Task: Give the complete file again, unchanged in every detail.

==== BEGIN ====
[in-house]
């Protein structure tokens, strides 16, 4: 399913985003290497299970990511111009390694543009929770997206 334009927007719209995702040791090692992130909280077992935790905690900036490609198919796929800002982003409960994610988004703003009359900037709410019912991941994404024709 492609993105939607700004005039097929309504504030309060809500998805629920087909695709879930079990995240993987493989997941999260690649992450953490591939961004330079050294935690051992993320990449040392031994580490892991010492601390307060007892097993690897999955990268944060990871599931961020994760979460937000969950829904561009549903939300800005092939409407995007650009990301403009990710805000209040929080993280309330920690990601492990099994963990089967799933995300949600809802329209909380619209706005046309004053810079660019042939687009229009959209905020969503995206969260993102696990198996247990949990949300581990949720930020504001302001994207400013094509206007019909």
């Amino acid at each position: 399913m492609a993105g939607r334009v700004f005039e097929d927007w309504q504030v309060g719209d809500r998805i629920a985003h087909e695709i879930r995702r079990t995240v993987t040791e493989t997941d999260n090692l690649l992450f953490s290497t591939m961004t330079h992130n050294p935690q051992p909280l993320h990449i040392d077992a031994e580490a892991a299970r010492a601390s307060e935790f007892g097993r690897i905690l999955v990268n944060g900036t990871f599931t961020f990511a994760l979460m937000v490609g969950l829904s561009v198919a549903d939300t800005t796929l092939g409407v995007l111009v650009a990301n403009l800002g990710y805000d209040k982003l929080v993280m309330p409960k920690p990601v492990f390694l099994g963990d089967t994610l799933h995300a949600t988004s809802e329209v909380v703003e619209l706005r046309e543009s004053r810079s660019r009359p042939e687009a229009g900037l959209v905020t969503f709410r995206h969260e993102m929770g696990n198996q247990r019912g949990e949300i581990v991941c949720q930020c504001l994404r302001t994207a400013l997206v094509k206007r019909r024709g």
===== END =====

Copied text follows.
[in-house]
């Protein structure tokens, strides 16, 4: 399913985003290497299970990511111009390694543009929770997206 334009927007719209995702040791090692992130909280077992935790905690900036490609198919796929800002982003409960994610988004703003009359900037709410019912991941994404024709 492609993105939607700004005039097929309504504030309060809500998805629920087909695709879930079990995240993987493989997941999260690649992450953490591939961004330079050294935690051992993320990449040392031994580490892991010492601390307060007892097993690897999955990268944060990871599931961020994760979460937000969950829904561009549903939300800005092939409407995007650009990301403009990710805000209040929080993280309330920690990601492990099994963990089967799933995300949600809802329209909380619209706005046309004053810079660019042939687009229009959209905020969503995206969260993102696990198996247990949990949300581990949720930020504001302001994207400013094509206007019909």
């Amino acid at each position: 399913m492609a993105g939607r334009v700004f005039e097929d927007w309504q504030v309060g719209d809500r998805i629920a985003h087909e695709i879930r995702r079990t995240v993987t040791e493989t997941d999260n090692l690649l992450f953490s290497t591939m961004t330079h992130n050294p935690q051992p909280l993320h990449i040392d077992a031994e580490a892991a299970r010492a601390s307060e935790f007892g097993r690897i905690l999955v990268n944060g900036t990871f599931t961020f990511a994760l979460m937000v490609g969950l829904s561009v198919a549903d939300t800005t796929l092939g409407v995007l111009v650009a990301n403009l800002g990710y805000d209040k982003l929080v993280m309330p409960k920690p990601v492990f390694l099994g963990d089967t994610l799933h995300a949600t988004s809802e329209v909380v703003e619209l706005r046309e543009s004053r810079s660019r009359p042939e687009a229009g900037l959209v905020t969503f709410r995206h969260e993102m929770g696990n198996q247990r019912g949990e949300i581990v991941c949720q930020c504001l994404r302001t994207a400013l997206v094509k206007r019909r024709g």